Think about it: how many times have you heard of a tale of two spinster women who lived together and definitely had something else going on beyond the view of the public eye?
In most western civilizations, men were the ones in power. Men were in the view of the public eye. No laws were made to prevent two sapphics from having a secret affair, so long as they kept to their womanly duties. Try as we might to prevent it, this view has translated to modern life.
Who’s in the public eye when it comes to modern LGBTQ+ representation? Men. MLM individuals are the ones found in the pages of every novel in Barnes and Noble. But they’re also the ones afraid to hold hands on a high school campus, and facing “jokes” disguised as harassment as well as forced social isolation — all forms of discrimination on a very public scale.
And the sapphics? The discrimination they face is mostly behind closed doors: heavy amounts of domestic violence, invalidation, and misogyny. To this day, sapphic identities are ignored as “just a phase” or “how things are these days” instead of receiving the public acknowledgement (both in a positive and negative light) that MLM individuals receive, largely due to the fact that women’s identities and opinions are continually taken less seriously than those of men. There will be no sapphics on the page if society doesn’t take them and their relationships seriously.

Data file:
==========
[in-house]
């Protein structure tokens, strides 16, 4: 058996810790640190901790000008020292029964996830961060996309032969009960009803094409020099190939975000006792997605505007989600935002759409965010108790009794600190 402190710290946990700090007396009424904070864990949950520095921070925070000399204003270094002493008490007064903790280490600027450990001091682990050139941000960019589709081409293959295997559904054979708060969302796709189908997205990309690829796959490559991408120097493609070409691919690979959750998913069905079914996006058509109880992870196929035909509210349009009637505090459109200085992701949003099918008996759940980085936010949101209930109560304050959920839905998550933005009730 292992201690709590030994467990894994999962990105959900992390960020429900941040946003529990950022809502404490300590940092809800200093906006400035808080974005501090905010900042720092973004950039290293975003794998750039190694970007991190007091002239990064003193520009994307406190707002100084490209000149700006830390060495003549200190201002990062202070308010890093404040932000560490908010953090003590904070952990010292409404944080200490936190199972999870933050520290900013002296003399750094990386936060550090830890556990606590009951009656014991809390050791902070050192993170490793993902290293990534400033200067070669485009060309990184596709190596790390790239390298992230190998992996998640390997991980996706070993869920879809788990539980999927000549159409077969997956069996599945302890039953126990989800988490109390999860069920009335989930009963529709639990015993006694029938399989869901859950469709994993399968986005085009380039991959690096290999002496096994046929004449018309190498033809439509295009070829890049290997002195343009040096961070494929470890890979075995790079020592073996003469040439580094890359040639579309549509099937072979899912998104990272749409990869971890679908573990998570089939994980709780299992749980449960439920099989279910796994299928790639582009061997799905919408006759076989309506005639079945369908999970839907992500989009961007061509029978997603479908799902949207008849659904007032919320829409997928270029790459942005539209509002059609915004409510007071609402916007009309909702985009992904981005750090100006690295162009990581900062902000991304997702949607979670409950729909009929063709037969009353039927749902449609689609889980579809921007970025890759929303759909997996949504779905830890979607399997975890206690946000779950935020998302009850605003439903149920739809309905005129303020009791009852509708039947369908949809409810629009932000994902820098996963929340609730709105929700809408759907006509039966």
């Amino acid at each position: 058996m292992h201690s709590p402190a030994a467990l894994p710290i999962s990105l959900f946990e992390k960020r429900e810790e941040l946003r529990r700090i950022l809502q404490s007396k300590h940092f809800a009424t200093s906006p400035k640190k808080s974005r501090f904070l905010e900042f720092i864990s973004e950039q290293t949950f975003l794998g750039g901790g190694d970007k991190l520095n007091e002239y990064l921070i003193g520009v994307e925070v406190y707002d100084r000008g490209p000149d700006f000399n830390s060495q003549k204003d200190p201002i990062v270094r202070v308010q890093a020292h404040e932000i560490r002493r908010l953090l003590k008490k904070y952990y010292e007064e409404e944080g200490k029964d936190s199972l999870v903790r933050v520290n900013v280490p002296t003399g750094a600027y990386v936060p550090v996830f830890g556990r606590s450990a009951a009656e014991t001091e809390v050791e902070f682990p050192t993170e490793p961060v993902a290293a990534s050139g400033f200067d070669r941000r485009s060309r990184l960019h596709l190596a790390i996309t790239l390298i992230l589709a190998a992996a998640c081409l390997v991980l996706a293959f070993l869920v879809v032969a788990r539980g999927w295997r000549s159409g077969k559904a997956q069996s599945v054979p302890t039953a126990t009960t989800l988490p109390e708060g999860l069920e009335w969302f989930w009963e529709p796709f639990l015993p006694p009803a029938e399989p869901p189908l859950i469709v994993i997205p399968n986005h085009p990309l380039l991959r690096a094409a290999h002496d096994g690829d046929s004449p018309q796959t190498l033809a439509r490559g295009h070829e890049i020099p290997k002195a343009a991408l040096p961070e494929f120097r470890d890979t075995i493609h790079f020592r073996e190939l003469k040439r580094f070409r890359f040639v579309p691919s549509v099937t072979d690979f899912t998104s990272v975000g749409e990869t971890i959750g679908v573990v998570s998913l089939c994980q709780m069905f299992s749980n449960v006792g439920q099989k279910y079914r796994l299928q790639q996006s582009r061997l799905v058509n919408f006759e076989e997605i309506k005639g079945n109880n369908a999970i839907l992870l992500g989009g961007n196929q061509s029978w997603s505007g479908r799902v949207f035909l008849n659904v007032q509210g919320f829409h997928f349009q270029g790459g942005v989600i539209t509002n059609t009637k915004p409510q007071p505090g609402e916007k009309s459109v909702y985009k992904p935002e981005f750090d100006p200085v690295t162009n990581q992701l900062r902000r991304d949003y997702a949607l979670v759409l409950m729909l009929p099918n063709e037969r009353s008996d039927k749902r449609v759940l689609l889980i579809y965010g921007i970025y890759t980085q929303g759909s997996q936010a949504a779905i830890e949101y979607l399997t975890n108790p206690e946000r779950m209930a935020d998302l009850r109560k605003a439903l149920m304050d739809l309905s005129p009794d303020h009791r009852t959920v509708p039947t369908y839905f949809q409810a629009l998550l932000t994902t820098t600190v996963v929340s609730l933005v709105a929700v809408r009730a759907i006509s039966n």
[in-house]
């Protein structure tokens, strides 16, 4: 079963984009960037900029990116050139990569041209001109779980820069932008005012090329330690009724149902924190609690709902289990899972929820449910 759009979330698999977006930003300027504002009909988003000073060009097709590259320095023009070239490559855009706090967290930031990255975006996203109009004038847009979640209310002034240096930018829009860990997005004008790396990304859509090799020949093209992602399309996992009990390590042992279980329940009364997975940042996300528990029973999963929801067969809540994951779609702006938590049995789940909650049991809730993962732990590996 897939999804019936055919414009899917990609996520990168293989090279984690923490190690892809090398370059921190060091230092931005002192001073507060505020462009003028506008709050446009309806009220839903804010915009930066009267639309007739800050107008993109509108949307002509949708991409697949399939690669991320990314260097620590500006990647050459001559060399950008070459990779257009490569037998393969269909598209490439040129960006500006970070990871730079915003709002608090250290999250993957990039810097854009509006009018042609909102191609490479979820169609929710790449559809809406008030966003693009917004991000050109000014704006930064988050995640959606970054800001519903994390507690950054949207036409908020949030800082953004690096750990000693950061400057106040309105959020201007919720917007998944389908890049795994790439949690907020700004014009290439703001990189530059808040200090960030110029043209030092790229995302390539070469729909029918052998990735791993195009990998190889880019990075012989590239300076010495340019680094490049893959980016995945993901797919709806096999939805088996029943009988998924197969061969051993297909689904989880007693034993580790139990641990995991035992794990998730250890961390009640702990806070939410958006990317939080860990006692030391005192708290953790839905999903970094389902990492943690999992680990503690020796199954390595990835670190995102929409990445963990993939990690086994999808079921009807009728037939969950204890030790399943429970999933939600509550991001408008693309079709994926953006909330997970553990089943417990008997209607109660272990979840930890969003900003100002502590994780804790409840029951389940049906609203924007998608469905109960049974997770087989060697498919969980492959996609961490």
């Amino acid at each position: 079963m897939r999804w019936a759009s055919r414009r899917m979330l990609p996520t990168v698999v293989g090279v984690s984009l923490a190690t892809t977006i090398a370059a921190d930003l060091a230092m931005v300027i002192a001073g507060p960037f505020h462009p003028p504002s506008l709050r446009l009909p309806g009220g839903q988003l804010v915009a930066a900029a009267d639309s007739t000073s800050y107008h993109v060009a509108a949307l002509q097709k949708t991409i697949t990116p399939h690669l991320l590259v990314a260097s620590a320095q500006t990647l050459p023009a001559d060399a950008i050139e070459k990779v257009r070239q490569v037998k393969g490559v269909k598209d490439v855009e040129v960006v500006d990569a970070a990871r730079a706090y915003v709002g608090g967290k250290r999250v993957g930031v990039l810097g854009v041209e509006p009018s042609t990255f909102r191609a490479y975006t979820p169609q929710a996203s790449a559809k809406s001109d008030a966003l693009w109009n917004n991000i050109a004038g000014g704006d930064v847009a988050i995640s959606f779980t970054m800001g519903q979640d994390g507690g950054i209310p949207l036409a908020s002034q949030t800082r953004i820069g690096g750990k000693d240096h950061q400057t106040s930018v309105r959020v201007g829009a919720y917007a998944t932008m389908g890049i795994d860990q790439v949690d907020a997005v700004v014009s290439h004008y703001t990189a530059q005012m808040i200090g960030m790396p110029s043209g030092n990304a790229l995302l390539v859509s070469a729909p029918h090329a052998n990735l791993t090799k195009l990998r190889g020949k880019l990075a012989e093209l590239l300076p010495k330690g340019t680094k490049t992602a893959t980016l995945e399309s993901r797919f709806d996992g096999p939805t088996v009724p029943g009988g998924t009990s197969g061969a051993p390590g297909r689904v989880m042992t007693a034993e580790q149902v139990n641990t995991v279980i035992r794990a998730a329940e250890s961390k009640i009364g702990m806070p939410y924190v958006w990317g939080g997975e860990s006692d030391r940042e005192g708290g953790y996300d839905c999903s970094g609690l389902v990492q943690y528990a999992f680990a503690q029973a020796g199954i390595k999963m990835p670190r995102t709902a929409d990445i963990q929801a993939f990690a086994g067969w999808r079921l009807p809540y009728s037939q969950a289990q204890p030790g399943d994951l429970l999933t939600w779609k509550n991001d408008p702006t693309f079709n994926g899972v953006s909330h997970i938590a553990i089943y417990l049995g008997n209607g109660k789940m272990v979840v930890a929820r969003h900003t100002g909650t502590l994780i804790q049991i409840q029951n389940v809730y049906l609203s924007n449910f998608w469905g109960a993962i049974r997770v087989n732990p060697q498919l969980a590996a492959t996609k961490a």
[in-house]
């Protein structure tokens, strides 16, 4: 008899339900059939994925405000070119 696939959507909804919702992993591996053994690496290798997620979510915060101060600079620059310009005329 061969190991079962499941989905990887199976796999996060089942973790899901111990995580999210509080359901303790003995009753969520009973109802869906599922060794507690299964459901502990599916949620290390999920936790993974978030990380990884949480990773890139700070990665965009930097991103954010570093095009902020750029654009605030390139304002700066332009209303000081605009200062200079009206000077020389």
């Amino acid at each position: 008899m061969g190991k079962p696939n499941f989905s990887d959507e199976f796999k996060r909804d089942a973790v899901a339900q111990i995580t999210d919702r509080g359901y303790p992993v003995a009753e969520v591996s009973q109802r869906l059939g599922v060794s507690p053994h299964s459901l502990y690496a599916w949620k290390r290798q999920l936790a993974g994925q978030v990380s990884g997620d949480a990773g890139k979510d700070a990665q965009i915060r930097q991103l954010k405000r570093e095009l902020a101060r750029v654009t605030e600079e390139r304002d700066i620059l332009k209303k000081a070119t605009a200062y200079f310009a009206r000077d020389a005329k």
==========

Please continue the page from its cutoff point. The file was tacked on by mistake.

The discrimination against both MLM individuals and sapphics carry equal weight in the queer community, and they impact all LGBTQ+ members of our society. I have MLM friends who were afraid to hold hands at school. On the other hand, I didn’t come out until I was sixteen, purely because I never understood that loving women romantically was even an option. My unawareness was largely due to the lack of positive representation; I didn’t see loving, multidimensional sapphic characters on screen. The few that I did see were there for diversity points, nothing more. There were no main characters, no Disney princesses who could exist without their happy ending in the arms of their prince. For many of us sapphics, we assumed that a happy ending with a man was the only option.
Sapphic identities are still to this day underrepresented because of views that have been rooted in centuries of misogyny; stemming from this is a contrast between the treatment of MLM individuals and sapphics in the laws and public perception of LGBTQ+ figures throughout history as well as in the modern day.
I wish I could offer a simple solution to this lasting prejudice. But the answers aren’t so simple. How are we supposed to fight something that’s been cemented into society for years? The best solution I can offer is simple: love each other. Hate isn’t fought with more hate, but love. Accept everyone around you for who they are, and build up the voices of the people who have been kept silent for far too long. Publicly support and validate LGBTQ+ identities, read (and write) some sapphic novels, and put an end to this discrimination. Because, when all is said and done, there should be no hypervisibility of MLM people, no invisibility of sapphics. Everyone — no matter their identity — should be visible as themselves.
Author: Jessica Rose (She/Her)
Artist: Kel Yu (She/Her)
Copy Editors: Niki S (She/Her), Emma Blakely (They/She/He)